Advertisement

Beginner's Heart

Beginner's Heart

poetry, coloured sand, and changing the world

changing the world

via Google

I love Tolstoy. And I especially love this very Buddhist saying. Because the writer in me knows that every time I pick up a pen, or sit down to a keyboard, I’m going to change. It’s inevitable, like the sun rising in the east.

It may well be why I write: after all these years, I’m familiar w/ the process, if not the product. What will happen? Change. And what form will that take? Who knows! That’s part of the fun (and also the terror…)

Advertisement

Writing — especially poetry — never walks a straight line. Sometimes it doesn’t even walk! It skips, hops, pole-vaults, ride in bareback, does a hockey stop on skates, or flies hanging from a kite. Once I swear it came in on the back of a large elephant, swaying to the animal’s slow steps…

Can you tell I’ve been writing? :)

Today I heard back from my publisher, and my most recent poetry manuscript is going in to production! She sent me a cover mockup, editorial suggestions, and great input on my work. How cool is that?blue sky mind

Advertisement

I write mostly in a vacuum, it often feels like. The blog receives responses, but poetry is pretty solitary, unless you do a reading. Which I do, but not as often as I’d like. I have two scheduled this late summer, and they’re always fun. But the real work of writing is mostly sitting in front of a screen and sweating blood.

And while the Buddha reminds us that everything changes (big sky mind, remember?), the kinds of changes that result from contemplating your life closely, watching the world around you with attention, are sometimes… well, painful. Or at least discomfiting. But the change that results, when you examine the past — or even the present — with an eye to reframing it for art?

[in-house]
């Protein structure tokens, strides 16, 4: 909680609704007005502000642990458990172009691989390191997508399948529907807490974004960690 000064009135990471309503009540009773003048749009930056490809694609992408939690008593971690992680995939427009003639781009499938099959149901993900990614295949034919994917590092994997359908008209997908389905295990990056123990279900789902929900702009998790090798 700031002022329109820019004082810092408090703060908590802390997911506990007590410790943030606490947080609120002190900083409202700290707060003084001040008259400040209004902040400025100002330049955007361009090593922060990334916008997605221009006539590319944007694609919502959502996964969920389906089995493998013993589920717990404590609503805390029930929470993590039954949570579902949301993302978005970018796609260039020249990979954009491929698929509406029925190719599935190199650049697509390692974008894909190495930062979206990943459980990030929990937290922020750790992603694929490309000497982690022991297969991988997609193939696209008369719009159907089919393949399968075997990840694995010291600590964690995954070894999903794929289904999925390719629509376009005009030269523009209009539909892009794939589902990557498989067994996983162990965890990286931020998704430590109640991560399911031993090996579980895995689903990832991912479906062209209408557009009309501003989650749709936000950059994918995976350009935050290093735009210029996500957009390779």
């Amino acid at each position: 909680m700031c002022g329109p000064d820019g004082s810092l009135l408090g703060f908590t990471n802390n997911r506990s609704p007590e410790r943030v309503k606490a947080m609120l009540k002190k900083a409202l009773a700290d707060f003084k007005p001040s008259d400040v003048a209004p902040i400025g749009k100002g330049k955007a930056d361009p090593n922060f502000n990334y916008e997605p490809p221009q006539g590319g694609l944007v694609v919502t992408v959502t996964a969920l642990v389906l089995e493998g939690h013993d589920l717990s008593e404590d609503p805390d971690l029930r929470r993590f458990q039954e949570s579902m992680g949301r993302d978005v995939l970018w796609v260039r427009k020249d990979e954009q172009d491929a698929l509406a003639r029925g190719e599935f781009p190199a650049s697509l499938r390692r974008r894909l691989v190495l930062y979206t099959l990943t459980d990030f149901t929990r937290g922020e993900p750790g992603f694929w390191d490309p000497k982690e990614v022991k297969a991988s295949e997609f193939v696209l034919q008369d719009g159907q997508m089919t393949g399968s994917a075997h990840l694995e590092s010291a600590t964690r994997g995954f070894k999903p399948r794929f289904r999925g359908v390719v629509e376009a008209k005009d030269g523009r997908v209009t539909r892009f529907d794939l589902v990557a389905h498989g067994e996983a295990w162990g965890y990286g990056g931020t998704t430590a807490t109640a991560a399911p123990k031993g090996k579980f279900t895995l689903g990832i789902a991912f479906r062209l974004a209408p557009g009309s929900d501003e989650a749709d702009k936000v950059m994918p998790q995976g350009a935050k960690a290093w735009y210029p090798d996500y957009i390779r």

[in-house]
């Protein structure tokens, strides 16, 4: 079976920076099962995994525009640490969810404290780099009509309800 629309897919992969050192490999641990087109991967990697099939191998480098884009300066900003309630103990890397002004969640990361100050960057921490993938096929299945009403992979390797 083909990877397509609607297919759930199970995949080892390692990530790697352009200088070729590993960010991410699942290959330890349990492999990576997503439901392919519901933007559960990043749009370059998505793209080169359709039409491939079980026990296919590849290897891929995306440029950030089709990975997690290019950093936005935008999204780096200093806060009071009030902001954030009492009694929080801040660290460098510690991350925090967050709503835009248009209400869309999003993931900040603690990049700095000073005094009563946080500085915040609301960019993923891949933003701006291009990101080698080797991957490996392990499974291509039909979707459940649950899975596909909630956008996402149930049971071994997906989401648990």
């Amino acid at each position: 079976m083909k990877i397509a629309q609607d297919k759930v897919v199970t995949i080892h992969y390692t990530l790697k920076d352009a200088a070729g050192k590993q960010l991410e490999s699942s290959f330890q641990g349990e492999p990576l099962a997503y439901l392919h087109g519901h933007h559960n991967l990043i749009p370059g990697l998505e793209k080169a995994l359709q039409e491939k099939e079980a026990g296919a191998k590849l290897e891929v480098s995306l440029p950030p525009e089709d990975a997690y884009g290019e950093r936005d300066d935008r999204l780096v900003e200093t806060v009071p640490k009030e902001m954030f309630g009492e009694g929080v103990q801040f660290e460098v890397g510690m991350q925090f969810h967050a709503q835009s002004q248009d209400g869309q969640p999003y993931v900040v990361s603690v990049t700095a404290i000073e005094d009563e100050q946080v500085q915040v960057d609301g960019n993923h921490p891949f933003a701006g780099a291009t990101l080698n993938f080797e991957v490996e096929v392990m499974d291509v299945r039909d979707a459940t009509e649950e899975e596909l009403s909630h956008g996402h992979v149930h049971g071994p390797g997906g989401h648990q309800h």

sand mandala 2

via Google

Advertisement

That’s the change I remember when I re-read my manuscript. Each poem is a window, really. A glimpse of a moment when the breakage of life becomes art, as shards of glass become a stained glass window.

Perhaps a more fitting image is the grains of sand that go into making a sand mandala. Because if we each change our own worlds — the inner world of our own individual lives — we are one person closer to changing the HUGE world, the world outside.Just like those tiny grains of coloured sand create beauty & harmony, together. Even if it only lasts for a moment.

And I’m thinking poetry’s as good a tool as any…

 

Previous Posts

cultural burdens, with homage to Carol Emarthle-Douglas
This may be the most moving piece of art I've seen in many many months. When it came across my FB ...

posted 5:48:11pm Aug. 26, 2015 | read full post »

silver linings
For those d'un certain âge, the Rolling Stones said it best: You can't always get what you want/But if you try sometimes you just might find/You get what ...

posted 6:20:17pm Aug. 24, 2015 | read full post »

the impulse to art
This, my friends, is art. And better than anything else I can think of, it demonstrates our deep-set need to create beauty. The Dalai Lama ...

posted 9:41:23pm Aug. 20, 2015 | read full post »

cleaning house, reprised
As we come closer to moving -- even though we no longer have a house under contract, nor do we know when we'll find one! -- I'm getting ever more serious ...

posted 5:10:21pm Aug. 17, 2015 | read full post »

laundry and blackberry pie
This is my reward for a gruelling two weeks spent with the family my mother-in-law into a new, more secure  Alzheimer's facility. It's the break from the ...

posted 4:38:45pm Aug. 15, 2015 | read full post »

Advertisement


Report as Inappropriate

You are reporting this content because it violates the Terms of Service.

All reported content is logged for investigation.